Books

Louise Martin-Chew
Fiona Foley Provocateur: An Art Life

“The planet seen from extremely close up is called the ground,” writes poet Mary Ruefle. The body seen with this same immediacy might be called the skin. And what might we call a person’s life when viewed so intimately: a biography? After all, a good biography, a juicy one, digs at the ground, digs it up, uncovers its subject’s roots.

Louise Martin-Chew’s biography of Fiona Foley, a Badtjala artist, curator and academic, begins with the sand. Foley’s roots, we learn, are in the island K’gari (Fraser Island), a “touchstone in her life and her art”. Art and life are fully entwined: everything begins from this proposition, everything begins, has always, from K’gari, the island. And so this is where Martin-Chew must go, framing the introduction and many of the book’s chapters through her visits, guided by the artist, to the island.

From here, the book sifts the alluvial traces of the artist’s work, her early life, her kin and collaborations. Using encounters with Foley’s art, conversations with her family and friends and their friendship, Martin-Chew gathers evidence, showing how Foley has indelibly altered the terrain of art in this country.

Martin-Chew writes of a visit to K’gari: “She [Foley] passes me a Midjimberry to try, its muted sweetness touching my palate as gently as the subtlety of its pale colour and mauve spots.” She recalls Foley speaking to the island, her ancestors: “Hello Old People, this is Louise. Keep us safe…” This biographical research is open to the porosity of the body and the mind – the island’s sensations, its sand, wind, water, flavours and colours, aren’t merely influences. They’re co-producers in the work of Foley and, by extension, Martin-Chew’s biography.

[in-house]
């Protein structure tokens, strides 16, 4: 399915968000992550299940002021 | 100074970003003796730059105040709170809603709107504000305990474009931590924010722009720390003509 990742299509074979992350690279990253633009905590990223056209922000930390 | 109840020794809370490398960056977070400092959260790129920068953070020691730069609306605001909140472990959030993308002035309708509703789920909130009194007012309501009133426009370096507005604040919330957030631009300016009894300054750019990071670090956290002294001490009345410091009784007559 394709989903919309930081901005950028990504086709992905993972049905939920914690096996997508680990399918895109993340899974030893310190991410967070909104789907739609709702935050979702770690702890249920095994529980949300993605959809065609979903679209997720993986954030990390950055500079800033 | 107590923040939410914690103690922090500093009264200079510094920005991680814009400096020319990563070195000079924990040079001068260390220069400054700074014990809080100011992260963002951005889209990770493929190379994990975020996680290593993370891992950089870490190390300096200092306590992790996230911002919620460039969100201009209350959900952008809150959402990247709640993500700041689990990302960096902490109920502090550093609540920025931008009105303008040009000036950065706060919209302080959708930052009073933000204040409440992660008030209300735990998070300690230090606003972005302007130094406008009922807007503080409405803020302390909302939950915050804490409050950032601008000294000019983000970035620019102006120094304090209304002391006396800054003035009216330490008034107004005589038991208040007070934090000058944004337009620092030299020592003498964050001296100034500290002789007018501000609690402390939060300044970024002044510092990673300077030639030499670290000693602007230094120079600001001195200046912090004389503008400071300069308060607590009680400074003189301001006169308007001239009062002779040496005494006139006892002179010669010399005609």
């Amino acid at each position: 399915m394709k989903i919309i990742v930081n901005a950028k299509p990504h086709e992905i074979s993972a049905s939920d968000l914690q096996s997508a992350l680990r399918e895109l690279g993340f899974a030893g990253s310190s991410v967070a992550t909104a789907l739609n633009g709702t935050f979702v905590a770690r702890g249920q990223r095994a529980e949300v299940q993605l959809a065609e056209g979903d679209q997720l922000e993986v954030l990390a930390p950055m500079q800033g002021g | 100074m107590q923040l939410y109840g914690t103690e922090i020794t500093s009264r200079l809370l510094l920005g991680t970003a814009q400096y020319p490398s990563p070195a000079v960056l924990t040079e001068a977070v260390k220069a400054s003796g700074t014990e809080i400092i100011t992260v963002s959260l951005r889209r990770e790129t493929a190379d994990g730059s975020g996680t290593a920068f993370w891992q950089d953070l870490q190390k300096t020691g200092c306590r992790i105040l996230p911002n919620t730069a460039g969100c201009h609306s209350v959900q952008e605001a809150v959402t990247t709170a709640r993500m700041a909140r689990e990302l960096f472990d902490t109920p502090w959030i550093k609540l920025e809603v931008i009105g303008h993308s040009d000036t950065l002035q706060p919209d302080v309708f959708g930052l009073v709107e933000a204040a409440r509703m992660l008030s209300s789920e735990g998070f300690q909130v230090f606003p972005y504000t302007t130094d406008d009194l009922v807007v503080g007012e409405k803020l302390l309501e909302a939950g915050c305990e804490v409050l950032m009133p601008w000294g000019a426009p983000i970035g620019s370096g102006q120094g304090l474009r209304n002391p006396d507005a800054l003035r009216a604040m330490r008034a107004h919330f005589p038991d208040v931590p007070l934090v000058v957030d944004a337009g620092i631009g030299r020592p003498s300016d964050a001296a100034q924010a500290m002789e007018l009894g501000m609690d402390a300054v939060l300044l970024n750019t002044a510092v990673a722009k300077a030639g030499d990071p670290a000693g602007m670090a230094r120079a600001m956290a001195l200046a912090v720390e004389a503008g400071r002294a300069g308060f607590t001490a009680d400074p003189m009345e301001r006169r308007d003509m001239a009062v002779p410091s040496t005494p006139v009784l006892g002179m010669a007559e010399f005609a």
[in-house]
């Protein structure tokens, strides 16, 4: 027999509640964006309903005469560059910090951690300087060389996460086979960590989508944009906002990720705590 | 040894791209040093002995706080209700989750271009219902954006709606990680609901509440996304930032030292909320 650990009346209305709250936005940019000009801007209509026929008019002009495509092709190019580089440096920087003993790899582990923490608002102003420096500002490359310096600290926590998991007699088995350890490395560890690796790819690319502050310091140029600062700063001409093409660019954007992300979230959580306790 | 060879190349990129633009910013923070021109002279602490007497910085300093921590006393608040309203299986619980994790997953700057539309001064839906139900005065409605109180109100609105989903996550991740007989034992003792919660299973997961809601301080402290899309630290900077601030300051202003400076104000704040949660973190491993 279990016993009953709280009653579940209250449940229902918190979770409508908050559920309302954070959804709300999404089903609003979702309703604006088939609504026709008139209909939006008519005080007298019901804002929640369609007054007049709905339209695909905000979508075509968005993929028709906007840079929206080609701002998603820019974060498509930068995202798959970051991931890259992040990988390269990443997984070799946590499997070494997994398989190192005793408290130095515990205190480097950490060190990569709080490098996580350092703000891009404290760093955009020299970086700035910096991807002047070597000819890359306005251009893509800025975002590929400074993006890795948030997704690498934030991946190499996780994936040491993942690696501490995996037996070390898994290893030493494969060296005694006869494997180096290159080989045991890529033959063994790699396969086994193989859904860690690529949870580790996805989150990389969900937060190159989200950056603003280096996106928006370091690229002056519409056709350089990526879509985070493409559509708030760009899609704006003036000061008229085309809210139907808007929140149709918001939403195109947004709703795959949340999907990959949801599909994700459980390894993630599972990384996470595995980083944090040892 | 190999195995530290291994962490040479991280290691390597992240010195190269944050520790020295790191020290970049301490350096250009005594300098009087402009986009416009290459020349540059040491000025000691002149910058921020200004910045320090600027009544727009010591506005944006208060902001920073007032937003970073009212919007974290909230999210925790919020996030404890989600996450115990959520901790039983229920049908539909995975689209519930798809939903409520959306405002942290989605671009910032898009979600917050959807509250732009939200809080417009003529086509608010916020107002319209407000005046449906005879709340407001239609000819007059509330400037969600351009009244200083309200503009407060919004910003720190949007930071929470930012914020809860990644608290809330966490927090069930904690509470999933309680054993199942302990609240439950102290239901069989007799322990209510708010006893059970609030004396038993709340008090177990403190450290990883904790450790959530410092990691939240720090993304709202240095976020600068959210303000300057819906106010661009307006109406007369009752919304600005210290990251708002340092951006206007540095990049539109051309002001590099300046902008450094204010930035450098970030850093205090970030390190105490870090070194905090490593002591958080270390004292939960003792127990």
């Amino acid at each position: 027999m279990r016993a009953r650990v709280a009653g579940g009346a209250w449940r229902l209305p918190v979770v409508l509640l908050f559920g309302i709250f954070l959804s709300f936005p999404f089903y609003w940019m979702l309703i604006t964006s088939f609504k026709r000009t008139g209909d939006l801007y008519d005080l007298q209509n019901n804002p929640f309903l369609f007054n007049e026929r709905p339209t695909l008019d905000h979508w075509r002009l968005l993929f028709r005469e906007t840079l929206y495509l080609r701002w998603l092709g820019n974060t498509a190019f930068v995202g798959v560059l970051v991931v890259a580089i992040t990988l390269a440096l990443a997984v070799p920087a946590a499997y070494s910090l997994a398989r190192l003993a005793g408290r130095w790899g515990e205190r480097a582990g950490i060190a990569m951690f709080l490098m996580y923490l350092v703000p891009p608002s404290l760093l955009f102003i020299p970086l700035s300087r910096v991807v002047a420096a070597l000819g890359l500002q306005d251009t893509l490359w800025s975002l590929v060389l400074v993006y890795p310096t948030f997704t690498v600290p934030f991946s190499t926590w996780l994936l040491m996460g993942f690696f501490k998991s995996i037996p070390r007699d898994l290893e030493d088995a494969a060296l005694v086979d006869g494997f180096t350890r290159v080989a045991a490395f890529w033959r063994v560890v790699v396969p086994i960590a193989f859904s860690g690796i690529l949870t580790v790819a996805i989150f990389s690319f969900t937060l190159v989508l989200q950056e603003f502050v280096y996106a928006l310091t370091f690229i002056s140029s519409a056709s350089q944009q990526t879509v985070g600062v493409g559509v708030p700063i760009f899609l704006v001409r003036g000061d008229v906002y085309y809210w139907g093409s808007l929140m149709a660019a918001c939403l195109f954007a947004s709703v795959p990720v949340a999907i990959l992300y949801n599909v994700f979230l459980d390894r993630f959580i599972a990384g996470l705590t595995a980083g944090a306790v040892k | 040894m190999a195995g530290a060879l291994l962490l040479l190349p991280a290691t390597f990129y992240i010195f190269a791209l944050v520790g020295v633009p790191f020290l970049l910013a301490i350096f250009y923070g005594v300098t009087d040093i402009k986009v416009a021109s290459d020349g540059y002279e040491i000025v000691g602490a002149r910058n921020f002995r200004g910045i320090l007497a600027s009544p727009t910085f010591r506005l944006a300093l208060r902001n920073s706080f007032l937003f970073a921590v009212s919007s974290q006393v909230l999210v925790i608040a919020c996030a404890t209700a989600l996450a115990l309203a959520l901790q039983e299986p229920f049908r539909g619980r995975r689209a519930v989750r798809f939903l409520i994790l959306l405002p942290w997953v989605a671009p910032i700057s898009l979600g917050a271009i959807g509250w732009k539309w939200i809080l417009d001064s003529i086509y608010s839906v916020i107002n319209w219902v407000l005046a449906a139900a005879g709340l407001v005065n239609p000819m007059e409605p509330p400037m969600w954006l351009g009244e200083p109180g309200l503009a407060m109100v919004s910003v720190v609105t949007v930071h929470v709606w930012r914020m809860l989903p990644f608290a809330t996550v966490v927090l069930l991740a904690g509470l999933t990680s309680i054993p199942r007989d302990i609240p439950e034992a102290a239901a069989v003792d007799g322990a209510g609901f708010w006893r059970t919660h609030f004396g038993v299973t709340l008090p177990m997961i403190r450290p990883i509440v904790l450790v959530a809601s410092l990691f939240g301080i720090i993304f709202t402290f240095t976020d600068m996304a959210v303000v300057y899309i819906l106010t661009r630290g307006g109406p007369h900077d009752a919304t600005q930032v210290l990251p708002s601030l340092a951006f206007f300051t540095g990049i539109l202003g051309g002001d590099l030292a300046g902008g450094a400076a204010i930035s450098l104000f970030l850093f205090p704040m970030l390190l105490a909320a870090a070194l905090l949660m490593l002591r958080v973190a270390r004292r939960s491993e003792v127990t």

Given Martin-Chew’s reflexive method, it’s odd when her study of the Badtjala artist falls back on bureaucratic language such as the term “Australia’s Aboriginal peoples”, which expresses what Aileen Moreton-Robinson has called a “white possessive” logic that underscores settler grammar. This and the occasional appearance of similar language belies what for the most part reads as the author’s intimate consideration of Foley’s lifework.

In a recent artist’s talk, the painter Karen Mills spoke of how she studies the shapes, lines, colours and space around things such as a tree, a branch or a flower. Maybe this is how to perceive a person’s life in extreme close-up, by looking at the spaces they move through and make up. Martin-Chew is at her best when she mixes situated encounter, memoir, diffuse stories and speculation, producing something more like an experiment in long-form art criticism than conventional biography.

Tristen Harwood

QUT Art Museum, 252pp, $30

This article was first published in the print edition of The Saturday Paper on Nov 13, 2021 as "Fiona Foley Provocateur: An Art Life, Louise Martin-Chew".

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Reviewer: Tristen Harwood